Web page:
WORLD HUMANITARIAN DAY 2016 OP-ED

19 August 2016

WORLD HUMANITARIAN DAY 2016

OP-ED

Today we are witnessing human suffering on a scale that has not been seen since the end of the Second World War. More than 130 million people around the world need humanitarian assistance. Together they would form the tenth most populous country in the world.

It is against this staggering and sobering backdrop that we commemorate this year’s World Humanitarian Day, calling for global solidarity and standing together with everyone affected by crisis. On this day we unite as ‘one humanity’ with others across the world affected by conflict and disaster, while recognizing the hard work and dedication of humanitarians working in this country, across this region and around the world to alleviate suffering wherever and whenever it is found.

As we have seen over the past 16 months in Nepal, one of the most disaster-prone countries in the world’s most disaster prone region, the Asia-Pacific, the role that humanitarians play is of critical importance. An estimated 84% of people affected by natural disasters globally live in Asia-Pacific, and 60% of disaster related deaths occur in the region. Every year there are on average 12 serious earthquakes and 43 tropical cyclones in the region. In this incredibly challenging context, local people are always first to respond, and the last to leave.

This was particularly evident in the response to the 2015 Gorkha earthquake, in which local efforts were a critical part of the response to the earthquake – as they are in all natural disasters. Families, friends, neighbours, business owners, students and others already on the ground were vital in saving lives and providing support including rescuing people from collapsed buildings, providing food, shelter and clean water, and setting up temporary clinics and classrooms.  Communities and local authorities had a leading role in responding to the crisis and Nepal is globally recognized as an example for other countries.

This approach of ‘local as possible; international as necessary’ was one of the rallying cries from the first-ever World Humanitarian Summit held this year in May in Istanbul, Turkey. In order to turn this into a reality across all regions in the world, there was a strong commitment made to support national and local response systems, including providing more support and funding tools for local and national responders on the frontlines of humanitarian action including Government, communities and Red Cross and Red Crescent societies. This support is intended for preparedness, response and coordination capacities, especially in vulnerable communities.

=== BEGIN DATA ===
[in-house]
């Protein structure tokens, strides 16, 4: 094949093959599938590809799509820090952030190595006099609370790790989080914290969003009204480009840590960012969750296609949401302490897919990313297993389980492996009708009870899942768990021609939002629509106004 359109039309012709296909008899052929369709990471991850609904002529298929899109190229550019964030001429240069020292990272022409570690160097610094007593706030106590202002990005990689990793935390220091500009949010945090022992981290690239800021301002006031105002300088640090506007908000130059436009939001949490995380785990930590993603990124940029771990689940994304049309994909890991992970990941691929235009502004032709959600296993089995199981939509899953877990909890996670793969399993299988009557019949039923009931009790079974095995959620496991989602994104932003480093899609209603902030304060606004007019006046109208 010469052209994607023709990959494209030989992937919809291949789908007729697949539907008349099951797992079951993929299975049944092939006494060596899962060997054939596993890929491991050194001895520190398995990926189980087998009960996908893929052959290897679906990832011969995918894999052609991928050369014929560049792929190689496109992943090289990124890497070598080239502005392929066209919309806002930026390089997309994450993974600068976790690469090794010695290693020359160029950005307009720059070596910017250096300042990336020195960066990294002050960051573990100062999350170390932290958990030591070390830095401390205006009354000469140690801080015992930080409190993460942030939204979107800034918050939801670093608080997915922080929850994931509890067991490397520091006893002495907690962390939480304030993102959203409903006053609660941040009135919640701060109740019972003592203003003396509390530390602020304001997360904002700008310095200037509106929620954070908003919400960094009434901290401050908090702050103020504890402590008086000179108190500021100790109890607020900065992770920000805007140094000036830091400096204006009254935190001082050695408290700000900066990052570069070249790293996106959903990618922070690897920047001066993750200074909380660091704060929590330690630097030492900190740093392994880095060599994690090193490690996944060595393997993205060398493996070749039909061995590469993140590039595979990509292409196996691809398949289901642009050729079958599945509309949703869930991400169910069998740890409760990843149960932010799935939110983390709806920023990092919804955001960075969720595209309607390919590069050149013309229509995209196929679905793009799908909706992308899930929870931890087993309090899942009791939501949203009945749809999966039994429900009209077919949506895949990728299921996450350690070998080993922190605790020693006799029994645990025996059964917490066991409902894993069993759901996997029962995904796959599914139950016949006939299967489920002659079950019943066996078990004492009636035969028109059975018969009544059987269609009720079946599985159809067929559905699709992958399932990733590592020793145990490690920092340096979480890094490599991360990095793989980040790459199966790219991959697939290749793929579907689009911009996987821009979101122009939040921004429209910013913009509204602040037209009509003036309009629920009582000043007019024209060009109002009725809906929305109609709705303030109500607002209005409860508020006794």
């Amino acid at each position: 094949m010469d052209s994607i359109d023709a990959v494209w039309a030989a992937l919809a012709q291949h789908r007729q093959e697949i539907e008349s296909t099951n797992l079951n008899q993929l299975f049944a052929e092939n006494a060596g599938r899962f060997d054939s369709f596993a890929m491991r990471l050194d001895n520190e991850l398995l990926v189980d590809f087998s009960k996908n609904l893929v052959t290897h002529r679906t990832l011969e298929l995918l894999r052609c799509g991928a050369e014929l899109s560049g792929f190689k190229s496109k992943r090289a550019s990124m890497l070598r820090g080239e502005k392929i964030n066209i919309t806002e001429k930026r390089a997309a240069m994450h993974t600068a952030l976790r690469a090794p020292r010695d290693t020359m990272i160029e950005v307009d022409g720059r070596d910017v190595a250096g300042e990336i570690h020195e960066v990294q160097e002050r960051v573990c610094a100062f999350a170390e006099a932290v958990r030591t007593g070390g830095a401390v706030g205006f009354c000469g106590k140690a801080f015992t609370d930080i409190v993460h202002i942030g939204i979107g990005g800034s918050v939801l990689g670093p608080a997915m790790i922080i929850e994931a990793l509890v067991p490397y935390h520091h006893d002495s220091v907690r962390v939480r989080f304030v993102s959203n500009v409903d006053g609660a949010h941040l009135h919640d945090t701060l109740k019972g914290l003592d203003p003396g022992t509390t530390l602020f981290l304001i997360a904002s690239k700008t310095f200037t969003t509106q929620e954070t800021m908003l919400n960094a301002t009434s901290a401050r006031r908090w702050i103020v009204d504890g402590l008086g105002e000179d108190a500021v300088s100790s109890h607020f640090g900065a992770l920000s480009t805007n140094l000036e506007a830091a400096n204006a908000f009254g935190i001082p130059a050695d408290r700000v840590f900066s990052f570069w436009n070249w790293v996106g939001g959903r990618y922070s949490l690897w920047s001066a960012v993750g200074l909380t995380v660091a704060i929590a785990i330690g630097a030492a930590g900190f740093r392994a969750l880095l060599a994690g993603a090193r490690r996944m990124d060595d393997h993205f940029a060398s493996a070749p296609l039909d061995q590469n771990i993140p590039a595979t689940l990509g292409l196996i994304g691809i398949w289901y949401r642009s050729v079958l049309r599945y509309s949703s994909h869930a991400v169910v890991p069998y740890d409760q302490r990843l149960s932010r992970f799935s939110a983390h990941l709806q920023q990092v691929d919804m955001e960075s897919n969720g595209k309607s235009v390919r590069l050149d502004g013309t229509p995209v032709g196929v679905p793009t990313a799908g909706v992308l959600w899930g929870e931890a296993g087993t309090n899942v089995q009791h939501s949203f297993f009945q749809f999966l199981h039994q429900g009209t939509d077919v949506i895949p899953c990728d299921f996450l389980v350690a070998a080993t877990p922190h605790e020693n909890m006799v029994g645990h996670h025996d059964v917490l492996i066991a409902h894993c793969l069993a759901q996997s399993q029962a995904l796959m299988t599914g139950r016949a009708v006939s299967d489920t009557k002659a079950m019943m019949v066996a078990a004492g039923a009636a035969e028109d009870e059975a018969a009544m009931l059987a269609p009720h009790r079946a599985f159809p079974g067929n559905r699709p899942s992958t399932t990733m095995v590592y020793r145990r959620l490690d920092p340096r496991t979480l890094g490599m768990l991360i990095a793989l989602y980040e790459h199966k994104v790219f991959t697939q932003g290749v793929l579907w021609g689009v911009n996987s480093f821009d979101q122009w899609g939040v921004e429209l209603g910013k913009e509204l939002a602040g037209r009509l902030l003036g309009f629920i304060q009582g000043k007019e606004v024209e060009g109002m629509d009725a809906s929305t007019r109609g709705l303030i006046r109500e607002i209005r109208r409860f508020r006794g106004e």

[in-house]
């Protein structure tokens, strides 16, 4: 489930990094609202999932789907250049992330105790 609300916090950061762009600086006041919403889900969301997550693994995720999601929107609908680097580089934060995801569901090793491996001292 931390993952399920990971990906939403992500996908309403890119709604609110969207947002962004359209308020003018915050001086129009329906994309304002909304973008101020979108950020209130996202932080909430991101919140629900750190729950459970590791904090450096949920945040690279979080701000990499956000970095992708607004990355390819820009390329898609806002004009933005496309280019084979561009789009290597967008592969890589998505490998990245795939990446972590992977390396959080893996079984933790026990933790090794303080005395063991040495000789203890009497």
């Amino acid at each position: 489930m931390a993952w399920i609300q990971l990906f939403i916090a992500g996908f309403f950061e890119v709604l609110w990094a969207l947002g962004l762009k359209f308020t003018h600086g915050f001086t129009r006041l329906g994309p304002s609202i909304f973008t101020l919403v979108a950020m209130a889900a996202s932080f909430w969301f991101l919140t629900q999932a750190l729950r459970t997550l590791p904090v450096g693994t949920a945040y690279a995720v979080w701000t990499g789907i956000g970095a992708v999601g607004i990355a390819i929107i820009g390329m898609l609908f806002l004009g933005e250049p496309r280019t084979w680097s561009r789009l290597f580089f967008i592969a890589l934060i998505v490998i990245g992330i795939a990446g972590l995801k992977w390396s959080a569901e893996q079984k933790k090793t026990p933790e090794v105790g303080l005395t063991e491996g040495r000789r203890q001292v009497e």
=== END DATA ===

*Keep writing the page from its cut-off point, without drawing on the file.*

Floods, droughts, earthquakes and other natural hazards continue to cause massive destruction in Nepal, and to reverse years and even decades of development progress. But there is nothing natural or inevitable about some of the damage that is caused.  Reducing the need for humanitarian assistance means investment in preparedness, governance and sustainable development. It is not enough for communities to simply get back on their feet after disasters or conflict. We must help communities to emerge from crises with greater resilience and less vulnerability, so that they can withstand future shocks. We have to continue to act preventively as much as possible and, after the disasters, always try to build back better. This is particularly urgent and important in the context of the significant recovery and rebuilding activities currently underway in Nepal.

In the last month and a half since my arrival in the country, I have been struck by the amount of work already underway to increase resilience of communities and mitigate disaster risk in Nepal.  There have been huge investments and efforts made to ensure that preparedness within communities – and all the way up to the national government– is strengthened, with a greater understanding amongst all partners of how they can and should work together to ensure a more efficient and effective response.

We must continue to support and strengthen these investments in disaster risk reduction, while also not forgetting to focus on the root causes for people being vulnerable and the coping strategies they have. So when the unexpected happens, it doesn’t cancel out development gains. Those most vulnerable are often those hardest hit by unforeseen events. We need to increase resilience and ensure that the humanitarian responses do not reinforce already existing inequities.

But we all know that despite all of our best efforts, disasters will still happen. And we must all be ready to respond.

On World Humanitarian Day the UN, with our partners, takes the opportunity to reflect on the dedication, sacrifice and hard-work of not only these actors and organizations but the individuals who have made a contribution to ending human suffering in their community and their country when a disaster strikes, and we make a renewed commitment to do more to work together to strengthen our collective response when it is needed next. World Humanitarian Day is a reminder to all of us on the need to work together in strengthening the ability to cope and resilience of communities. Earthquakes, floods and landslides will continue to occur in Nepal, but there is much more we can do before, during and after such events to ensure these natural hazards do not become natural disasters.

Valerie Julliand

United Nations Resident Coordinator

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